The opinions expressed in this editorial reflect the views of its author and do not necessarily reflect the views of East County Magazine. If you wish to submit an editorial, contact

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from Danny Ayalon in the Wall Street Journal

There have been millions of people killed and hundreds of millions live in abject poverty without access to basic staples. And yet hundreds of high-minded "humanitarian activists" are spending millions of dollars to reach Gaza and hand money to Hamas that will never reach the innocent civilians of Gaza.
This is the same Gaza that just opened a sparkling new shopping mall that would not look out of place in any capital in Europe. Gaza, where a new Olympic-sized swimming pool was recently inaugurated and five-star hotels and restaurants offer luxurious fare.
Markets brimming with all manner of foods dot the landscape of Gaza, where Lauren Booth, journalist and "human rights activist," was pictured buying chocolate and luxurious items from a well-stocked supermarket before stating with a straight face that the "situation in Gaza is a humanitarian crisis on the scale of Darfur."
No one claims that the situation in Gaza is perfect. Since the bloody coup and occupation by Hamas of Gaza in 2007, in which more than 100 Palestinians were killed, Israel has had no choice but to ensure that Hamas is not able to build up an Iranian port on the shores of the Mediterranean. Until Hamas meets the three standards laid out by the international community, namely renouncing violence, recognizing Israel's right to exist and abiding by previously signed agreements between Israel and the Palestinian Authority, Hamas will continue to be shunned by the international community.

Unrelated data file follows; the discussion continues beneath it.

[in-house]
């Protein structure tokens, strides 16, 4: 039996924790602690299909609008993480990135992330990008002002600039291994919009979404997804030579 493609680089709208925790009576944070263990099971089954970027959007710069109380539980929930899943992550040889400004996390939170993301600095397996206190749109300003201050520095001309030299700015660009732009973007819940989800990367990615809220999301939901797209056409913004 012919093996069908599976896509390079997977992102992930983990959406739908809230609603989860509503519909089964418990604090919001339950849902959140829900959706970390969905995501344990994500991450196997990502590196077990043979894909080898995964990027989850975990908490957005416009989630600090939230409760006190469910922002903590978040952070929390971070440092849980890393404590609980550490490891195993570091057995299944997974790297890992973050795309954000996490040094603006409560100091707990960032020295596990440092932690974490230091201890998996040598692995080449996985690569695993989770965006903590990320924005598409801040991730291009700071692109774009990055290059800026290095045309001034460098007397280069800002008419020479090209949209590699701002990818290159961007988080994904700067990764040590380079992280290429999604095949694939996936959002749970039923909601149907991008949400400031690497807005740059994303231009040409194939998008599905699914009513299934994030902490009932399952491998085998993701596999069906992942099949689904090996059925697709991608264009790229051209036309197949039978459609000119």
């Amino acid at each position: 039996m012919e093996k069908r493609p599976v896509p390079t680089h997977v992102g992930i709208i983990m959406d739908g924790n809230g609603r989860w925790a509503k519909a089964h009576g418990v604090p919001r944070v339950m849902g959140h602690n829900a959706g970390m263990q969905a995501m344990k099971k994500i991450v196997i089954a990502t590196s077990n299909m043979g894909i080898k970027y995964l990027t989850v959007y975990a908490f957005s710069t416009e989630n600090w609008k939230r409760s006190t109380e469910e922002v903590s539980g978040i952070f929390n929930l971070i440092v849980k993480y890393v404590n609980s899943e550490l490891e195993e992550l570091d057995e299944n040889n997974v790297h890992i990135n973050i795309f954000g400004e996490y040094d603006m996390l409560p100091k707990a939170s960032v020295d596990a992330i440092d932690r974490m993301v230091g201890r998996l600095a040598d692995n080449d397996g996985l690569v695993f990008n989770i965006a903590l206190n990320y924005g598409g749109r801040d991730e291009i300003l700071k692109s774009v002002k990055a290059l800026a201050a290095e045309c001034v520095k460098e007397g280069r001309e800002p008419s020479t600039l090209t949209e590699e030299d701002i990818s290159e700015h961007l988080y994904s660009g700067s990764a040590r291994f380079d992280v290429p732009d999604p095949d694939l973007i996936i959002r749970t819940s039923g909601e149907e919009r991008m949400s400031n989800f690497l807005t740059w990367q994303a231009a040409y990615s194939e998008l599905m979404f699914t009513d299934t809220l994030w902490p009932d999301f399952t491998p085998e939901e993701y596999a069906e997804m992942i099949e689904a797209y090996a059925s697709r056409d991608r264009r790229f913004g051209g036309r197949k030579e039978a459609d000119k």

While Israel's policy is to continue to see that all civilian needs are addressed, it can not allow Hamas to rearm and use Gaza as a base to attack Israel and beyond. For this reason, Israel initiated a blockade, fully legal under international law, to ensure that no items can be appropriated by Hamas to attack innocent civilians. Organizations that wish to join the U.N. and the Red Cross to deliver goods or aid to Gaza are welcome to do so through the Kerem Shalom crossing or even through Egyptian ports. Those that refuse and seek to break the legal blockade to boost Hamas are interested in provocation.


you are absolutely right Faith-they want peace. See below from the AP today.........

Hamas leader rejects talks with Israel

more from those lovely Gazans who want peace

3,000 Hamas Supporters Celebrate the Cold-Blooded Murder of Four Jews and a Fetus
Palestinians, supporters of the Islamic Hamas group, raise their right index fingers in the air as a sign of loyalty to the group during a rally, to celebrate a militant attack in the southern West Bank,